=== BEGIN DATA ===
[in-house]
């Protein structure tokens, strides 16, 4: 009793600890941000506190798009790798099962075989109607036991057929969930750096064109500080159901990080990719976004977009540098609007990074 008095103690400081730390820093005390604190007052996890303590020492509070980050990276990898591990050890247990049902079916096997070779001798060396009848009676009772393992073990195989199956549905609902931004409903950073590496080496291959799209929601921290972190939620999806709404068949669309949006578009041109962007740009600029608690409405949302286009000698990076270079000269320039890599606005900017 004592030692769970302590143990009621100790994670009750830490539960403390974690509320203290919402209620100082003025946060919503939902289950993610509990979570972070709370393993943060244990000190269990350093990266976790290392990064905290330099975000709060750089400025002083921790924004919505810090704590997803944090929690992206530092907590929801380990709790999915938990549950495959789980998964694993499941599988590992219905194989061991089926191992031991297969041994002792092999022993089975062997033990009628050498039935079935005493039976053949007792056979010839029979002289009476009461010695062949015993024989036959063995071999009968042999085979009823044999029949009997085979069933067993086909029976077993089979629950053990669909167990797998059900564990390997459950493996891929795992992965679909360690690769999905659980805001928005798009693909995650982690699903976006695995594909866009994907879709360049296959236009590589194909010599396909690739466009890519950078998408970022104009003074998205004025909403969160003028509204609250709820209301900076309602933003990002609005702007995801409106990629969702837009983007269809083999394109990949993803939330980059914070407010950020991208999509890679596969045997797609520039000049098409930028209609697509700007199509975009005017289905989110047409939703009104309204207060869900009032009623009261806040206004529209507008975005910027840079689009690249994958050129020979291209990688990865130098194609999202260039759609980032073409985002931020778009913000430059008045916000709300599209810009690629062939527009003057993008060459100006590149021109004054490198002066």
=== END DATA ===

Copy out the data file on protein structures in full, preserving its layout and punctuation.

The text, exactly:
[in-house]
């Protein structure tokens, strides 16, 4: 009793600890941000506190798009790798099962075989109607036991057929969930750096064109500080159901990080990719976004977009540098609007990074 008095103690400081730390820093005390604190007052996890303590020492509070980050990276990898591990050890247990049902079916096997070779001798060396009848009676009772393992073990195989199956549905609902931004409903950073590496080496291959799209929601921290972190939620999806709404068949669309949006578009041109962007740009600029608690409405949302286009000698990076270079000269320039890599606005900017 004592030692769970302590143990009621100790994670009750830490539960403390974690509320203290919402209620100082003025946060919503939902289950993610509990979570972070709370393993943060244990000190269990350093990266976790290392990064905290330099975000709060750089400025002083921790924004919505810090704590997803944090929690992206530092907590929801380990709790999915938990549950495959789980998964694993499941599988590992219905194989061991089926191992031991297969041994002792092999022993089975062997033990009628050498039935079935005493039976053949007792056979010839029979002289009476009461010695062949015993024989036959063995071999009968042999085979009823044999029949009997085979069933067993086909029976077993089979629950053990669909167990797998059900564990390997459950493996891929795992992965679909360690690769999905659980805001928005798009693909995650982690699903976006695995594909866009994907879709360049296959236009590589194909010599396909690739466009890519950078998408970022104009003074998205004025909403969160003028509204609250709820209301900076309602933003990002609005702007995801409106990629969702837009983007269809083999394109990949993803939330980059914070407010950020991208999509890679596969045997797609520039000049098409930028209609697509700007199509975009005017289905989110047409939703009104309204207060869900009032009623009261806040206004529209507008975005910027840079689009690249994958050129020979291209990688990865130098194609999202260039759609980032073409985002931020778009913000430059008045916000709300599209810009690629062939527009003057993008060459100006590149021109004054490198002066």